Sunday, 12 February 2012


Autobiography in Five Short Chapters
I walk down the street.
  There is a deep hole in the sidewalk.
  I fall in.
  I am lost...I am helpless
  It isn't my fault.
 It takes forever to find a way out.

I walk down the same street.
   There is a deep hole in the sidewalk.
   I pretend I don't see it.
   I fall in again.
I can't believe I am in this same place.
   But it isn't my fault.
It still takes a long time to get out.

I walk down the same street.
There is a deep hole in the sidewalk.
   I see it is there.
   I still fall's a habit...but,
         my eyes are open.
         I know were I am.
It is my fault.
I get out immediately.

I walk down the same street.
    There is a deep hole in the sidewalk.
     I walk around it.

I walk down another street.

From: The Middle Passage, James Hollis (author of poem unknown)

The weather sucks. Or perhaps saying that in February is redundant. It poured rain all day and night, yesterday. Now there’s snow. For the love of heaven, make up your mind, weather gods. It’s a dim, leaden dawn with little promise of sunshine and Jake The Coat is hibernating in his closet today. I am also hibernating, where it’s warm and there is little danger of killing myself on black ice.

I’ve had a headache for two weeks now. After the first couple days, the phrase, “brain tumor” haunts me. I remember laughing at myself for tossing off that self-diagnosis when I’ve had inner ear viruses. Since the discovery of the alien on my cerebellum, however, it’s lost it’s amusing self-mocking quality. I run a mental check – dizziness? No. Vertigo? No. Loss of motor control? No. Blurred vision? No. Sudden memory loss? No worse than usual. Okay. Sinuses? I’ve been gobbling Tylenol for days and as an experiment, I try an allergy pill instead. Voila! Headache gone, at least until the pill wears off.

It seems unfair to me to have cancer and catch the cold from hell after my first chemo and develop a sinus problem that renders me (officially – I had the hearing test) nearly deaf in my left ear. I mean, doesn’t the shit fairy know anybody else? And after nearly four months of being deaf and my voice sounding to me like I’m under water, the hearing issue suddenly clears up and the headaches start.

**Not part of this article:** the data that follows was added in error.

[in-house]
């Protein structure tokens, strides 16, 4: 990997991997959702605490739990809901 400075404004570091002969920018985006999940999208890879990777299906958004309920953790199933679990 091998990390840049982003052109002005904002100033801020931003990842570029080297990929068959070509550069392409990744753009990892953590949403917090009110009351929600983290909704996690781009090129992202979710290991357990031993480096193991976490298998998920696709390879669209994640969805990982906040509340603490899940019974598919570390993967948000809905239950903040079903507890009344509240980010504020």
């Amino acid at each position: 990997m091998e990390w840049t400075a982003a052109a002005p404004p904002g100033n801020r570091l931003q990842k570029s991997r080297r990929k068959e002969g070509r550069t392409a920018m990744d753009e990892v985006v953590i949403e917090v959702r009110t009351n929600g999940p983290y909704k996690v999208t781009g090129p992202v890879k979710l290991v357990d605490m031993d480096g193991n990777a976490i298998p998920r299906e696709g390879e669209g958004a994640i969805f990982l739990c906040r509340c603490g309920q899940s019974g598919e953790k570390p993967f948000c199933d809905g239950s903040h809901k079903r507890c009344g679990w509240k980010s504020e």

To hell with it. I’m still above ground and I’m actually beginning to do a little bead work and I’ve made the list of all my personal information for the friends who have my power of attorney and are executors of my will. I’m rusty at the former and have been procrastinating about the latter because I’m trying to maintain a healthy level of denial. Finally though, I manage to slot it into the category of “just business” and get it done.

Whining. I’m working on that too. When the why-me starts, I think about the millions of people in the world who face hardship I can't even imagine. And then I tell myself to shut the f*ck up and can the pity-party. Because deafness, headaches and colds aside – I’m holding up pretty well.

It’s easy to follow the trail depression has laid. The path is well-established and often walked. Some years ago, when I swore off medical intervention, I started creating different trails. Sometimes, just to get going, I scrub a floor. Sometimes I walk it off. Most importantly though, I’ve learnt not to fear depression. I’ve come to understand that it’s an habitual way of coping with fear, anger, hurt and uncertainty. By no means do I have the new trails perfected – and I still walk down that same old road and fall into that same old hole. The difference is that, eventually, it always comes to me that I can make a different choice. You do not have to feed pain.

So, cheers, everyone! I’m taking this foreboding February day and I’m going to make it into a good day. I’ll think of all the friends who have stuck by me when others might have fled.

And if the sun won’t shine outside, I’ll light candles.

Tuesday, 7 February 2012


Jake and me start out on our walk at 8:00 a.m. at least an hour later than I prefer. On day seven of a transit strike, the cars are already bumper-to-bumper and the sidewalks full of walkers. Still, it’s hovering around the freezing mark with no wind and the sky is blue. Good walking weather. More importantly, if I don’t walk when I get up, I’ll fritter around until a book calls my name or the phone rings and then suddenly, it’s late afternoon, Jake is still hanging in the closet and I’ve lost the will to leave the apartment.

Highlights of the morning: an orange tabby cat lolling on it’s back while a small toffee-colored boy in a snowsuit rubs his belly; a break in the over-development of my neighborhood – a patch of untouched woods with a stream running through it. I stand for a few minutes, listening to the water gurgle over rocks and under patches of ice. I pass a gray weathered wooden fence with a wild rose bush growing against it. A few rosehips, orange against gray, still cling to its’ branches. Small treasures.

Up until last Friday, I had been numb for a long time. The routine of travelling to the hospital every day was gone, I had no idea how successful (or not) treatment had been. Briefly, I felt relief that there was no more chemo or radiation to face, no more steroids, no more changing into Johnny shirts, sitting in waiting rooms.